“The Irish lifestyle may be fun but there’s no way you can describe it as healthy,” according to the head of the OECD’s health division Mark Pearson. Meadhbh Monahan reports.
Ireland has had “stunning” increases in life expectancy (with the age of the total population at birth increasing from 76.6 to 80 years since 2000) but is “doing badly” at preventing and treating chronic conditions, which are largely self-inflicted through lifestyle choices. Mark Pearson brought this message to the ESRI Budget Perspectives event.
While Ireland’s health spend per capita rose quicker than the OECD average during the boom years (at a rate of 7.6 per cent rate compared to the overall OECD rate of 4 per cent), it now spends the same as the OECD average (9.6 per cent of GDP). Total expenditure in 2010 was €14.8 billion and the 2011 estimate is €14.1 billion. However, this money is not being used efficiently, Pearson warned.
“If Ireland was as efficient as the most efficient OECD countries it would spend what it currently spends and have three more years of life expectancy,” he stated.
The health expert added that an alternative would be to retain current life expectancy, spend less and become more efficient. “It’s not so easy to relate that into policies,” he conceded.
An increasingly ageing population across Europe up to 2025 is set to raise the heath spend required by 2.5 per cent of GDP, the OECD predicts.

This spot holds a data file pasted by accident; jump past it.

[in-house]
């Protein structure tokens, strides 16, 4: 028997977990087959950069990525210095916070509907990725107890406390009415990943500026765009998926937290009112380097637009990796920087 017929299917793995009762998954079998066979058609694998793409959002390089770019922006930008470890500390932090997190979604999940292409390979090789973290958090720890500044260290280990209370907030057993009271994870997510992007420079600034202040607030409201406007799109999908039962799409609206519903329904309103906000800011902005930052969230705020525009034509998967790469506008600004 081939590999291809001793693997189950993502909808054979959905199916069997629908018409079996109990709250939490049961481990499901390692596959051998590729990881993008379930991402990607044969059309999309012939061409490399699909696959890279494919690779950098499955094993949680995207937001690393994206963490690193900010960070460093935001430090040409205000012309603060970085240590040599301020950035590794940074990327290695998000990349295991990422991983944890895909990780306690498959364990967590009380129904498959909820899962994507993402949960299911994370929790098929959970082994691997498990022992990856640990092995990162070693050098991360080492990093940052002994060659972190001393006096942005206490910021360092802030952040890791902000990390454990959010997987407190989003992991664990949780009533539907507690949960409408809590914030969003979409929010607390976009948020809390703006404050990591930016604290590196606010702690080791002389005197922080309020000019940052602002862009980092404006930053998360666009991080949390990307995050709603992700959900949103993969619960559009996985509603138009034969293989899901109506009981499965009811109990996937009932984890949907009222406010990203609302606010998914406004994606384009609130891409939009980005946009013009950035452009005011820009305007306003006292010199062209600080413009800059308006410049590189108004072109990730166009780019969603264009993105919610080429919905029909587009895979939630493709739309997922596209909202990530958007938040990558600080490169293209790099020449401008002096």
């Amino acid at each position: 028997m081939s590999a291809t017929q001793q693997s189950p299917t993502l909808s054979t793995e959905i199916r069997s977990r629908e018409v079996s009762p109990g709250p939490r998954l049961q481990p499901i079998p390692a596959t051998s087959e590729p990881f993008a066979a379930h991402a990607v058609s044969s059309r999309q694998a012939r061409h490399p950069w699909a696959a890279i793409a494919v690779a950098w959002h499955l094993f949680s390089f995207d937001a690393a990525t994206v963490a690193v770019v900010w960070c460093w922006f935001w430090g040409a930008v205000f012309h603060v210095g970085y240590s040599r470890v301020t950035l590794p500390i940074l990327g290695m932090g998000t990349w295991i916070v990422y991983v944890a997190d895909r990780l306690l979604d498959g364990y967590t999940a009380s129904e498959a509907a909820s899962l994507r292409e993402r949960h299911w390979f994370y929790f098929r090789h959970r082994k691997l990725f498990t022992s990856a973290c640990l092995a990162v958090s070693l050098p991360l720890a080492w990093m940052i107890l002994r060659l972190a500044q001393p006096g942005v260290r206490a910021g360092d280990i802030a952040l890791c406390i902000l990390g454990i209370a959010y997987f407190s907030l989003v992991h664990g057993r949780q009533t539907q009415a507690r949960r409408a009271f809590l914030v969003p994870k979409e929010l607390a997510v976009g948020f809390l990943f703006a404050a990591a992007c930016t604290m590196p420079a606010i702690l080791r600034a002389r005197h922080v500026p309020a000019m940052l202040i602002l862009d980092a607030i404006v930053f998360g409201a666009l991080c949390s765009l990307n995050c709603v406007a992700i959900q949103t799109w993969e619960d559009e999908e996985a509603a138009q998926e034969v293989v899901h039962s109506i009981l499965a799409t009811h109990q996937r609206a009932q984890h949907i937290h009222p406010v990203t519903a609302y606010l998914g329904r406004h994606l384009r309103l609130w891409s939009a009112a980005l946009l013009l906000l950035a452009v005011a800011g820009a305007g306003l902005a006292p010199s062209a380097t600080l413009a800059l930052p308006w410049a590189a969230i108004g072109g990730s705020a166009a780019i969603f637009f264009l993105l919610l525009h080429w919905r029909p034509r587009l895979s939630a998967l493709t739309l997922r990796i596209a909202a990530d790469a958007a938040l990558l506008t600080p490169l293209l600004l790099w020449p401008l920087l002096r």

While Ireland’s proportion of daily smokers has decreased from 45.6 per cent in the early 1970s, at 29 per cent, it is still well above the OECD average of 22.3 per cent. Ireland is fourth highest in the OECD countries (after the Czech Republic, Austria and Estonia) in terms of its alcohol consumption which stands at 11.3 litres per adult, compared to the OECD average of 9.3 litres. Obesity levels in Ireland are the same as the UK (23 per cent) which, again, is above the OECD average of 21 per cent. Growing levels of obesity and an unhealthy lifestyle “foreshadow” more chronic diseases and will lead to higher health care costs, the health analyst warned.
On the contentious issue of the closure of hospital beds, Pearson argued that if campaigners against local hospital closures really cared about the quality of service, “they’d be demonstrating insisting that their local hospital is closed down because local hospitals can’t do a lot of these complicated procedures as well as big hospitals.”
He cited data from the Netherlands on cystectomy operations which found that if a hospital does 10 or more operations per year, the mortality rate is 1.2 per cent, if it does five or more the rate is 3.6 per cent and if it does less than five per year the mortality rate increases to 6.4 per cent.
Ensuring that unnecessary hospital admissions are avoided is essential if the system is to be improved because it costs €50 to visit a GP as opposed to €1,000 to spend one night in hospital. Ireland needs to consider new ways to incentivise primary care so that chronic conditions such as diabetes do not require unplanned trips to the hospital.
Currently, Ireland pays for the amount of activity doctors do “rather than the health they deliver.” It should follow the lead of other OECD countries and experiment with pay-for-performance, Pearson suggested. For example, Germany combines rewarding doctors for health delivery with clinical guidelines.
Pearson concluded: “Basically, one reason why you are doing average in health is because the health system hasn’t tackled lifestyle issues very well.”